C. Label your flask containing the reaction mixture and place it in an ice bath and cool until the crystallization of the aspirin appears complete (approx. 15 min.). If crystals do not appear, you can scratch the walls of the flask with a stirring rod to induce crystallization.
5. Isolating The Product
A. Collect the solid aspirin using a Buchner funnel and filter paper as shown in Figure 2. Be sure to seat the filter paper in the filter with a small amount of water.

B. Rinse the flask twice with 3 mL of ice cold water to remove any residual crystals.

C. Discard the filtrate left in the filter flask into the waste container under the hood.

6. Recrystallizing The Aspirin
A. Transfer as much of the solid as possible from the Buchner funnel to a clean, dry 250 mL beaker.

B. Add 10 mL of 95% ethanol to the beaker and if necessary, warm (do not boil!) the mixture in the water bath to dissolve the crystals. If the crystals do not all dissolve, add 2 mL more of the ethanol and continue to warm the mixture to dissolve the crystals.

C. When the crystals are all dissolved, add 10 mL of deionized water, cover the beaker with a watch glass, and allow the solution to cool slowly on the lab bench undisturbed for about 10 minutes.

D. After the 10 minutes cooling on the lab bench, complete the crystallization by placing the beaker and contents in the ice bath. (Label your beaker!) Crystals should form. If an "oil" appears instead of a solid, reheat the beaker in the hot water bath until the oil disappears. If crystals do not appear, you can scratch the bottom of the beaker with a stirring rod to induce crystallization.
7. Drying The Purified Aspirin
A. Using a clean circle of filter paper, collect the purified aspirin by suction filtration as before.

B. Dry the crystals by pulling air through them for about 15 minutes. (Discard the filtrate left in the filter flask into the waste container under the hood. Rinse the filter flask with water and discard the rinse water into the waste container under the hood.)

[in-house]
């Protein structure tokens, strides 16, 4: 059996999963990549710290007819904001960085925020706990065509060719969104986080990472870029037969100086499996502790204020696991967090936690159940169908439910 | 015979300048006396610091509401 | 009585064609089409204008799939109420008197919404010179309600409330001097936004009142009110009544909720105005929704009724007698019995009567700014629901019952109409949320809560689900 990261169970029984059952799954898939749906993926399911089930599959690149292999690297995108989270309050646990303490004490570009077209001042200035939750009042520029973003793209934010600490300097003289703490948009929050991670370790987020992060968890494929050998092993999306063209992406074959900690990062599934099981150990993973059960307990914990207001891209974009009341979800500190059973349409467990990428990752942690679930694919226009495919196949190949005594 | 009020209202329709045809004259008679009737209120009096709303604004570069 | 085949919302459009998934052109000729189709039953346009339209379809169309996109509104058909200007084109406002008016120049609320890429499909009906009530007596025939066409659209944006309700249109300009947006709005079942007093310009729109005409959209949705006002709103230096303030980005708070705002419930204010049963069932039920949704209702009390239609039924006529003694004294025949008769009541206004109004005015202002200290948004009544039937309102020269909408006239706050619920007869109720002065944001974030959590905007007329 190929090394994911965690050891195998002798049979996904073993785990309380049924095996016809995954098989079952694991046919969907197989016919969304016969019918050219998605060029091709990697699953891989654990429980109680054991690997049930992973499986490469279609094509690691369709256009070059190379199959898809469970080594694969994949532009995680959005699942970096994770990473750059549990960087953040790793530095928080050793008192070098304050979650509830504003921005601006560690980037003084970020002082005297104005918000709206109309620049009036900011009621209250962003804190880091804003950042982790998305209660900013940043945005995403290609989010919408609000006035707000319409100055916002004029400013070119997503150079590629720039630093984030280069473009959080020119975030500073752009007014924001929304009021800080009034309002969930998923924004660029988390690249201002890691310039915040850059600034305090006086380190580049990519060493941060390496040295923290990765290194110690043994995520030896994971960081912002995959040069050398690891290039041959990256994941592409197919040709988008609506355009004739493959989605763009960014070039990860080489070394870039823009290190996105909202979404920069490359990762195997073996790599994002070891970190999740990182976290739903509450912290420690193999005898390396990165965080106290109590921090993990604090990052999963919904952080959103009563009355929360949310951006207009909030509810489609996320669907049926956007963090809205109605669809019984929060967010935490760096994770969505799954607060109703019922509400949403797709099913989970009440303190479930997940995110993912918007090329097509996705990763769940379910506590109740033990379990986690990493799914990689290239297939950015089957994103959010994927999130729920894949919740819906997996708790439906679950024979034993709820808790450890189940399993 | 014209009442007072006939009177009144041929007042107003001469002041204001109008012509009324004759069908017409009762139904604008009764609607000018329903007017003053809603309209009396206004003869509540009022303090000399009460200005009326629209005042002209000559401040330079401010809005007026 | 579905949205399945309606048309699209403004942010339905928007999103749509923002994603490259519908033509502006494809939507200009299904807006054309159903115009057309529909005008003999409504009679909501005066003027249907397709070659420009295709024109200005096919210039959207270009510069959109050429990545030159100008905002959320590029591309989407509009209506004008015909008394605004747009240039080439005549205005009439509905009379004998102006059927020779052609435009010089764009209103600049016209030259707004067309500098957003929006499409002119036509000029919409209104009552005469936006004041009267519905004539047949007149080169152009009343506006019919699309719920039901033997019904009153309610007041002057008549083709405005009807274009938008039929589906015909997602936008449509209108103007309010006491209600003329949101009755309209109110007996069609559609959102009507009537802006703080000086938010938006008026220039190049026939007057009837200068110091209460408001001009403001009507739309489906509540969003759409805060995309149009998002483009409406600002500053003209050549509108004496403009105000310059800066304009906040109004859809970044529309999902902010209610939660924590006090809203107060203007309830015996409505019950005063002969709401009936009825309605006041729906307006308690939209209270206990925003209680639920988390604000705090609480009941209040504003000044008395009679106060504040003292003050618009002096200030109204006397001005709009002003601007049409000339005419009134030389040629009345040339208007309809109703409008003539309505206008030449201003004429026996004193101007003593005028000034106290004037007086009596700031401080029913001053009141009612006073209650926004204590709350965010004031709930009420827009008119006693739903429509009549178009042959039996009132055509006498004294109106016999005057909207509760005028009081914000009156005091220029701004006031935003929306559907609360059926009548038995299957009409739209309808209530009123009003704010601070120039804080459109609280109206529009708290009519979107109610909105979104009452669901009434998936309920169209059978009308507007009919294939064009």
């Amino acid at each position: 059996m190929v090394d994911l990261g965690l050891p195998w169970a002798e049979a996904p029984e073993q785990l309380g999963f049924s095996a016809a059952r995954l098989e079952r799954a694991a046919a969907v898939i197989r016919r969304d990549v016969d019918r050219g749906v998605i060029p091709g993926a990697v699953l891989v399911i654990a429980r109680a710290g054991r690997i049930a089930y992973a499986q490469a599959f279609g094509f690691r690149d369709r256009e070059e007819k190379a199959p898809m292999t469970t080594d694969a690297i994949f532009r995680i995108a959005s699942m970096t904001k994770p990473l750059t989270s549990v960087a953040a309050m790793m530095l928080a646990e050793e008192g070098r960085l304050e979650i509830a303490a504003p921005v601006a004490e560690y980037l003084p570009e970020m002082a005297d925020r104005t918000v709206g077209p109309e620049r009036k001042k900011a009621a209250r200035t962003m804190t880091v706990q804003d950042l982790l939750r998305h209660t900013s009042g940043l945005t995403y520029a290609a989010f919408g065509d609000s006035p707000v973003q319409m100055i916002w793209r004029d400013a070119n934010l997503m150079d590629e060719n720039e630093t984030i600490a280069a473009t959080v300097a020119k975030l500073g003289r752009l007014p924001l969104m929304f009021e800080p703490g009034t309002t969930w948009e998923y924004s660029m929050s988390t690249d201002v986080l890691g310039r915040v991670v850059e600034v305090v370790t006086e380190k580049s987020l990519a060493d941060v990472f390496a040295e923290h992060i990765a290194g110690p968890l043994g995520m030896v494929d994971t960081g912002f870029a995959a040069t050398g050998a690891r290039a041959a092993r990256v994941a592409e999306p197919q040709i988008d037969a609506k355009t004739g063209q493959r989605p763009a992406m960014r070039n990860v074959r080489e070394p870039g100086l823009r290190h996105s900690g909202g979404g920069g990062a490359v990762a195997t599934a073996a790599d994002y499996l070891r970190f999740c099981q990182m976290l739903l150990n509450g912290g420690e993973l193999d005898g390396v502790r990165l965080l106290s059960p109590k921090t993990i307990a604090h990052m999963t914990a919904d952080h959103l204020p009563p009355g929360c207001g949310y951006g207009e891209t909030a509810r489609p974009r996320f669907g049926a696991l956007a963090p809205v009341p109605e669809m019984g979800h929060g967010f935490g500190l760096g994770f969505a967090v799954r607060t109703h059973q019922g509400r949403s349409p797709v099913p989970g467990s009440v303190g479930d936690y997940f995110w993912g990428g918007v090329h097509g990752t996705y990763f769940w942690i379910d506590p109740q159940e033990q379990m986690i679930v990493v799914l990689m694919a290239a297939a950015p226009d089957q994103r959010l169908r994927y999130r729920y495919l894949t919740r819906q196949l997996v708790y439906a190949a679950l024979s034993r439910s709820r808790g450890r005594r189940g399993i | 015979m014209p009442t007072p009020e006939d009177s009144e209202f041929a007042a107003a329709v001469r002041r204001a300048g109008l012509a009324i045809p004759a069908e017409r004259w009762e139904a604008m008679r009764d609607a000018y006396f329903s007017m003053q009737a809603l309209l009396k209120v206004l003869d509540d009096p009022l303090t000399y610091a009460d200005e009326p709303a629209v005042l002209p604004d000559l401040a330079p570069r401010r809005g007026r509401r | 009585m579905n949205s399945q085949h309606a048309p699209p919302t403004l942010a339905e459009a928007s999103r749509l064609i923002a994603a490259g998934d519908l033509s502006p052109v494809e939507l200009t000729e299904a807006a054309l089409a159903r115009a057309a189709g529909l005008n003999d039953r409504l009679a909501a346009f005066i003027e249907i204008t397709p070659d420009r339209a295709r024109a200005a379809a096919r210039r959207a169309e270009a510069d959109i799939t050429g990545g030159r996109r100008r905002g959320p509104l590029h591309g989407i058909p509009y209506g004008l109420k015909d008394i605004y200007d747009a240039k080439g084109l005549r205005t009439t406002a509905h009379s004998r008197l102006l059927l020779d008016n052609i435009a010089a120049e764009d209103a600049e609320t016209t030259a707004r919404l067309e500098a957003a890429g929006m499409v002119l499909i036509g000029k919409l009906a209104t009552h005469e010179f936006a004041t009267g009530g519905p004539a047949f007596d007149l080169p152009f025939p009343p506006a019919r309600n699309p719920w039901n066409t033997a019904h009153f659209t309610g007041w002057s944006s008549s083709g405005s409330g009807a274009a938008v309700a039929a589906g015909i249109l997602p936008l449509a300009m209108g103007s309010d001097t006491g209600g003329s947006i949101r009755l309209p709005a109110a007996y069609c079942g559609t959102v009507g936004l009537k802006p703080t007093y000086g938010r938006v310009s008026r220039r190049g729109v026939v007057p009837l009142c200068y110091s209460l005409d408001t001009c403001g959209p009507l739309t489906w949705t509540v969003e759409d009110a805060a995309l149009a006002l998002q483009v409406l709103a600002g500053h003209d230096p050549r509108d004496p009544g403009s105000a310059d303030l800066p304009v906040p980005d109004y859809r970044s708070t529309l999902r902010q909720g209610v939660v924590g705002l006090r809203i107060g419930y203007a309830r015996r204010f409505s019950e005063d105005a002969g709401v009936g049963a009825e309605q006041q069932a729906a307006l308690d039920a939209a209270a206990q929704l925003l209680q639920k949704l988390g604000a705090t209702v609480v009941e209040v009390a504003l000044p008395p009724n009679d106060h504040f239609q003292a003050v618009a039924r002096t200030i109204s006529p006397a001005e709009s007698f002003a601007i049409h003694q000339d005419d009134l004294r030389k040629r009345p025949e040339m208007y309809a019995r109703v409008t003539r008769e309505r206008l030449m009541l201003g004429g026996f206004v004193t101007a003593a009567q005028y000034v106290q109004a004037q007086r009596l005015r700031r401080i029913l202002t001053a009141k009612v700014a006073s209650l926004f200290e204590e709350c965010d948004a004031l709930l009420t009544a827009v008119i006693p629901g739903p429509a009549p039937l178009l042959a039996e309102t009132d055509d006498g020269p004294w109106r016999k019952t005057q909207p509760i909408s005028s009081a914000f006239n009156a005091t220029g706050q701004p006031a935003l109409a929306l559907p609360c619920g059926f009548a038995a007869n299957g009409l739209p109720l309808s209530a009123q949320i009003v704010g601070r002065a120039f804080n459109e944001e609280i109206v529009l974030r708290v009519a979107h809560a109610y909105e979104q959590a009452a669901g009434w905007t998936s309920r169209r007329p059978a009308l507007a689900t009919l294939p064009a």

C. Place the aspirin onto a doubled piece of paper towel and set aside to dry while performing the qualitative analysis of the aspirin. (Wash the filter funnel with water and discard the rinse water into the waste container under the hood.)
8. Analyzing the Aspirin Quality
A. The presence of unreacted salicylic acid in the synthesized aspirin can be detected with the iron(III) chloride test.

1. Add about 1 mL of deionized water to five clean 10-cm test tubes. Using a clean stirring rod, place a crystal of salicylic acid into the first test tube. In the second, place a crystal of powdered commercial aspirin, and in the third, place a crystal of your synthesized aspirin. The forth test tube is the control.

2. To each test tube add 1 drop of iron(III) chloride) solution. Shake each test tube and observe the colors produced. Record your observations and conclusions on the Data Sheet.

B. Measure the melting point range of your synthesized aspirin with the Meltemp Apparatus as demonstrated by your lab instructor and compare to the value for pure aspirin of 138-140 oC. Record the melting temperature on the Data Sheet.
9. Calculating the Percent Yield of Aspirin
A. Weigh the aspirin and calculate the theoretical (maximum) yield. [Note: The acetic anhydride is in excess and the salicylic acid is the limiting reagent. Use the salicylic acid to calculate the theoretical yield.]

B. Based on your percent yield, iron(III) chloride test, and the measured melting point range, draw a conclusion about the success of your synthesis.

C. Place your aspirin in the jar labeled "Student Prep Aspirin".

Chemistry 104: Synthesis of Aspirin
Name __________________________ Hood No. _________________ Date _________________
Show all calculations.
grams of salicylic acid (C7H6O3)  
moles of salicylic acid  
Theoretical yield of aspirin in grams (C9H8O4)  
Actual yield of aspirin in grams (C9H8O4)  
Percent yield aspirin (C9H8O4)  
C7H6O3 + C4H6O3 ------> C9H8O4    +  C2H4O2
Salicylic acid
(138.13 g/mol)
 (180.17 g/mol)


Test Tube # Color BEFORE adding iron(III) chloride Color AFTER adding iron(III) chloride)
# 1 (salicylic acid)    
# 2 (commercial aspirin)    
# 3 (prepared aspirin)    
# 4 (control)    
Observed melting point of aspirin. ____________________oC